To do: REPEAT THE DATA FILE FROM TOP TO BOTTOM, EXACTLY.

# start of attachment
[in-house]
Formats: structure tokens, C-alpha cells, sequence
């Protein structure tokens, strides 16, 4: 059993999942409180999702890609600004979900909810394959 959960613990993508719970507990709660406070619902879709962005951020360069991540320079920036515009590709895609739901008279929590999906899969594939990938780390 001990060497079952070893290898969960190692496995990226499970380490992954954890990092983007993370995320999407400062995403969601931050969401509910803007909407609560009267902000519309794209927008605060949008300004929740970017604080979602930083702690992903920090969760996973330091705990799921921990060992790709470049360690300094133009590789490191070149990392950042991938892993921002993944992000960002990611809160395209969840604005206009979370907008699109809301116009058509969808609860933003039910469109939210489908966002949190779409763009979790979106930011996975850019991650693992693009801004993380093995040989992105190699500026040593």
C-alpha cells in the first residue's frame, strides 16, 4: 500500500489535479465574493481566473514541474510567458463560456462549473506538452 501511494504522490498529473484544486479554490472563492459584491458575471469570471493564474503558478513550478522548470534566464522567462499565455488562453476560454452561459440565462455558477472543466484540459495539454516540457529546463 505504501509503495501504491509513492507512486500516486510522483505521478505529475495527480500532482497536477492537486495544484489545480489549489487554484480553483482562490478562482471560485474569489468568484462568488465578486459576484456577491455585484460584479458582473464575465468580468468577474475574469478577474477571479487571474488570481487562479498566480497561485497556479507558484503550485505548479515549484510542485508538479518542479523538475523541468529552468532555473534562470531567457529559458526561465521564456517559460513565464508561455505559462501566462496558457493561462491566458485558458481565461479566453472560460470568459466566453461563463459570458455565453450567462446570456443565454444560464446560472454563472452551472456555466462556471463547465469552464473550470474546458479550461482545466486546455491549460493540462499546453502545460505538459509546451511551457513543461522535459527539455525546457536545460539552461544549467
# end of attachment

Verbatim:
[in-house]
Formats: structure tokens, C-alpha cells, sequence
């Protein structure tokens, strides 16, 4: 059993999942409180999702890609600004979900909810394959 959960613990993508719970507990709660406070619902879709962005951020360069991540320079920036515009590709895609739901008279929590999906899969594939990938780390 001990060497079952070893290898969960190692496995990226499970380490992954954890990092983007993370995320999407400062995403969601931050969401509910803007909407609560009267902000519309794209927008605060949008300004929740970017604080979602930083702690992903920090969760996973330091705990799921921990060992790709470049360690300094133009590789490191070149990392950042991938892993921002993944992000960002990611809160395209969840604005206009979370907008699109809301116009058509969808609860933003039910469109939210489908966002949190779409763009979790979106930011996975850019991650693992693009801004993380093995040989992105190699500026040593």
C-alpha cells in the first residue's frame, strides 16, 4: 500500500489535479465574493481566473514541474510567458463560456462549473506538452 501511494504522490498529473484544486479554490472563492459584491458575471469570471493564474503558478513550478522548470534566464522567462499565455488562453476560454452561459440565462455558477472543466484540459495539454516540457529546463 505504501509503495501504491509513492507512486500516486510522483505521478505529475495527480500532482497536477492537486495544484489545480489549489487554484480553483482562490478562482471560485474569489468568484462568488465578486459576484456577491455585484460584479458582473464575465468580468468577474475574469478577474477571479487571474488570481487562479498566480497561485497556479507558484503550485505548479515549484510542485508538479518542479523538475523541468529552468532555473534562470531567457529559458526561465521564456517559460513565464508561455505559462501566462496558457493561462491566458485558458481565461479566453472560460470568459466566453461563463459570458455565453450567462446570456443565454444560464446560472454563472452551472456555466462556471463547465469552464473550470474546458479550461482545466486546455491549460493540462499546453502545460505538459509546451511551457513543461522535459527539455525546457536545460539552461544549467